This story has a very simple plot, and there’s not much to it in terms of subplot or nuance. The dialogue is fun, the characterisation a little predictable, the threats of the forest somewhat toothless, but for all that I loved it. We know what will happen, but that doesn’t take away from the joy of reading it. The psychological complexity of Matt’s relationship not only with Ronia but also with his strong-willed, intelligent, resourceful and extraordinarily brave wife is a charm, and I loved Lovis’ calm, rational reactions to events in the book which stand in contrast to Matt’s passionate, hot-headed and rather impulsive decisions. The book has everything – birth and death, nature as a thing of beauty and also red in tooth and claw, the transformative power of love and friendship, and a particular kind of fairytale magic. I’m sorry I didn’t come across this book as a child, but if you know one (or you are one, even at heart), you can’t go wrong with this.

Spellbinding, sweet, and a deserved classic, this would be perfect for a ‘read aloud’ book, or an early reader for a confident child of six or seven upwards.



Small Imaginations Hold the Most

When I was a little girl, one of my favourite stories was by Astrid Lindgren, and it was called ‘Nils Karlsson, the Elf.’

Image: gimmesumhunny.wordpress.com - also on this blog, there is a full transcript of the story, which pleased me hugely. I hadn't read it in a long, long time before this morning.

Image: gimmesumhunny.wordpress.com – also on this blog, there is a full transcript of the story, which pleased me hugely. I hadn’t read it in a long, long time before this morning.

It tells the story of a lonely little boy named Bertil, left alone each day while his parents go out to work. Beneath his bed is a nail, which – when he touches it and says a magic word – makes him small enough to play with a tiny elf named Nils Karlsson who happens to live in his bedroom. So, the story tells us, Bertil was lonely and afraid no more when his parents left him alone, because now he had a friend to keep him company, and the whole world looked new and different when he was no bigger than a thumb.

I loved that story then, and I love it now. I love it because it makes me realise how much a child’s imagination can hold – how many worlds, how many characters, how much magic. I loved it particularly because Bertil can grow big again when he’s finished playing, and so he has his parents on one hand, and the magical world of Nils Karlsson on the other. That, to me, was the perfect story.

This past weekend, my husband and I visited one of his oldest friends, a man whom my husband has known since they were both about four years old. This is particularly wonderful because my husband’s friend now has a daughter who has just turned four, as well as a little son who is just over eighteen months old. It was amazing to see my husband and his friend fall into the speech patterns and comfortable-ness of their shared youth while his wife and I played with the children – and by played, I do mean played. The four-year-old has an imagination the size of eternity.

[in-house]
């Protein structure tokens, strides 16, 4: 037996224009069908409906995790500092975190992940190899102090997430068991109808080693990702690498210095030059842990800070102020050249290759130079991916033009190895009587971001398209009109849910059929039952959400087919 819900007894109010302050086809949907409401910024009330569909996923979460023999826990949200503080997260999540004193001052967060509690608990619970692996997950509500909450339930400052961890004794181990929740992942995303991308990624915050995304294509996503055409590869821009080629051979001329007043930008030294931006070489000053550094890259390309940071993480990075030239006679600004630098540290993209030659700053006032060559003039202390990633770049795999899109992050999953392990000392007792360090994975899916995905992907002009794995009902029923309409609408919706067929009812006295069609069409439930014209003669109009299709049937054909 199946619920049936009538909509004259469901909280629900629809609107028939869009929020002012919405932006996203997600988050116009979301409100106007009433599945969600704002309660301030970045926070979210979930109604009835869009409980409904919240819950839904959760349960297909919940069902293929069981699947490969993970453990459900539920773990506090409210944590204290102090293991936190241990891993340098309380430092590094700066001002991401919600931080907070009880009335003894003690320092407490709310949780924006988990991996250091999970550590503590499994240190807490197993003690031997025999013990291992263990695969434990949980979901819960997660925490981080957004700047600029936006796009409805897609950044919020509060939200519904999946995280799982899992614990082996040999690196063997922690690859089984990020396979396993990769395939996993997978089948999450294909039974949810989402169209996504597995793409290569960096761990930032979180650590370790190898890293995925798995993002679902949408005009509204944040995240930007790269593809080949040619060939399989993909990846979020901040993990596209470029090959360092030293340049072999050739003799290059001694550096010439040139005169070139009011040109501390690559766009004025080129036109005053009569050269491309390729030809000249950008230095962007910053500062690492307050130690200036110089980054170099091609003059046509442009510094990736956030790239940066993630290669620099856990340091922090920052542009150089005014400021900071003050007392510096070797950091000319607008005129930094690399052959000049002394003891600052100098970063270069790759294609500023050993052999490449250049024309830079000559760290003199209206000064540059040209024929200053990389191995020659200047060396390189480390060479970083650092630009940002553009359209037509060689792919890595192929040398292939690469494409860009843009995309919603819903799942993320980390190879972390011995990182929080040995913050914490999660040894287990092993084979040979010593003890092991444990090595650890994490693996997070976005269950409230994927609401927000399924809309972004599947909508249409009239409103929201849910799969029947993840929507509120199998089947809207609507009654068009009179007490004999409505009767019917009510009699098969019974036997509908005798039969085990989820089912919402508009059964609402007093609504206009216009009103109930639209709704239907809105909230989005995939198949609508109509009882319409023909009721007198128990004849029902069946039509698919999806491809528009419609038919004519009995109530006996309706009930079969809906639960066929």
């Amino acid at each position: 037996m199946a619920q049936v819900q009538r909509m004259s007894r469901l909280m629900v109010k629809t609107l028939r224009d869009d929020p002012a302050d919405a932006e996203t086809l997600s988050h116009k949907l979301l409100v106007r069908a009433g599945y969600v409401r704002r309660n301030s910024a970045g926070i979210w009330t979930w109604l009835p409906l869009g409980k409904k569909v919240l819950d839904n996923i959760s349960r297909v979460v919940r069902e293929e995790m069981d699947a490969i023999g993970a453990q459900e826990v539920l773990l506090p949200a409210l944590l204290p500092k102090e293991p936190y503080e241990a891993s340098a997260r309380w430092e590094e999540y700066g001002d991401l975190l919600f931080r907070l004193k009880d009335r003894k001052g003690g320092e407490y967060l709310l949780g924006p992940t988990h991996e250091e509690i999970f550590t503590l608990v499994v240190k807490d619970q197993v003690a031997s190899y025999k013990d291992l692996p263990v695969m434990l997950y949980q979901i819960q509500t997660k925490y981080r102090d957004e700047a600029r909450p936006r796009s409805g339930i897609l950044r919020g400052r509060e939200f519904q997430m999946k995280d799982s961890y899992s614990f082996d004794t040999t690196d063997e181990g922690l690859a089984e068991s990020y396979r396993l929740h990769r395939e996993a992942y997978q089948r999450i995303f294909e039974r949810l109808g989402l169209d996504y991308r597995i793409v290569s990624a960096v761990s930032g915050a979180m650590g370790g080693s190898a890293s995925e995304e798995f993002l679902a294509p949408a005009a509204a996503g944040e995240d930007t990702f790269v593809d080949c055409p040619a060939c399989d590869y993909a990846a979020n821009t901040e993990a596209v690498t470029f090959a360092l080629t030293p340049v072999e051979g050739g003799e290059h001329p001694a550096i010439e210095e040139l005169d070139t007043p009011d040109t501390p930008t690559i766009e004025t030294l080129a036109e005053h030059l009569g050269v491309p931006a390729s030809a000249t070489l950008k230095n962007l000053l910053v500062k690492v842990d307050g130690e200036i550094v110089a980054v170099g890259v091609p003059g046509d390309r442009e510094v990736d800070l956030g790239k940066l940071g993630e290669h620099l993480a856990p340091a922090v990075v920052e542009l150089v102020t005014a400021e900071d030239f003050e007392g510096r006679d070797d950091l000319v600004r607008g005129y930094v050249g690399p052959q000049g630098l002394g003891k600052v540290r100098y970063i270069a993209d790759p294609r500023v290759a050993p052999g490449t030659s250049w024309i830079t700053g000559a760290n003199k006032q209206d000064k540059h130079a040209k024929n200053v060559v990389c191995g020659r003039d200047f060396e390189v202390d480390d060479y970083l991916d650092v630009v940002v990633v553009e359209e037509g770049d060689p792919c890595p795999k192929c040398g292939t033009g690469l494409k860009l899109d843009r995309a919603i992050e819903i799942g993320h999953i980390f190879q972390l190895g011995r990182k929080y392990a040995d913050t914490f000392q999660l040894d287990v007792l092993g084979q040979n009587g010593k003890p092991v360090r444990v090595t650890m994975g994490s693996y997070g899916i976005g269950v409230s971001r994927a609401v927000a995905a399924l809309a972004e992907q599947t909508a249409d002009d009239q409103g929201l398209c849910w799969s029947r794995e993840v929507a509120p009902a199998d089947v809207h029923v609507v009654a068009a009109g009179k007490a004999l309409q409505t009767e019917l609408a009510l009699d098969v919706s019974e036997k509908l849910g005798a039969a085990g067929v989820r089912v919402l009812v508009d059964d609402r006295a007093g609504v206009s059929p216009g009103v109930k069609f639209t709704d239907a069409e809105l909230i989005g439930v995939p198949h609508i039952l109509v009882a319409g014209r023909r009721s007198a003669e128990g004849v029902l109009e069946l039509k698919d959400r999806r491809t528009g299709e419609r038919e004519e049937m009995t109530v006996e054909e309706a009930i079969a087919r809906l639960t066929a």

During the few hours we spent together, this little girl, her brother, her Mummy and me took a plane journey across another galaxy in order to find a beach in China where we could swim with all our clothes on. We had a safety belt to hold us in our seats (which, when not moonlighting as airline security equipment, is a skipping rope); we had one ‘crash helmet’ (which was a witch’s hat left over from Halloween) which we had to share between us; we suffered alien attacks, volcanic eruptions, inter-stellar fuel difficulties and a severe make-believe coffee shortage until, finally, we arrived at our magic beach.

It was the most fun I’ve had in a long, long time.

I was amazed to hear the constant patter of chat from this tiny girl, all the time making up more and more elaborate tales, constructing story world after story world, taking changes and twists into account. Everything became magical – her scooter became a rocket, her parents’ bedroom a mighty sea. Her own bedroom was a magical cave. She read to me from her books, and told me better stories than the ones written on the page.

And then, like Bertil from my favourite story, when she wanted to return to her ‘own’ world it was a simple matter of refocusing her gaze. Her magic rocket became her scooter again, and her house stopped being an inter-galactic cruise ship just long enough for her to reassure herself that her Mummy and Daddy were still there, or for her to get some juice or finish her dinner. Then, when she wanted it to, her beautiful imaginary world clicked back into place and it was all systems go once more.

I think there’s something very profound in that little lesson.

It also made me wonder whether my own imagination, old and dessicated as it has become, is big enough and flexible enough to hold all the worlds that children can imagine so effortlessly, and so fluidly. I can but try.

Image: omtimes.com

Image: omtimes.com

(Note: my husband drew my attention to this article, a blog in Scientific American, about the value of pretend play to a child’s development. It’s very interesting, and rather relevant to my own little post. So, check it out if you like!)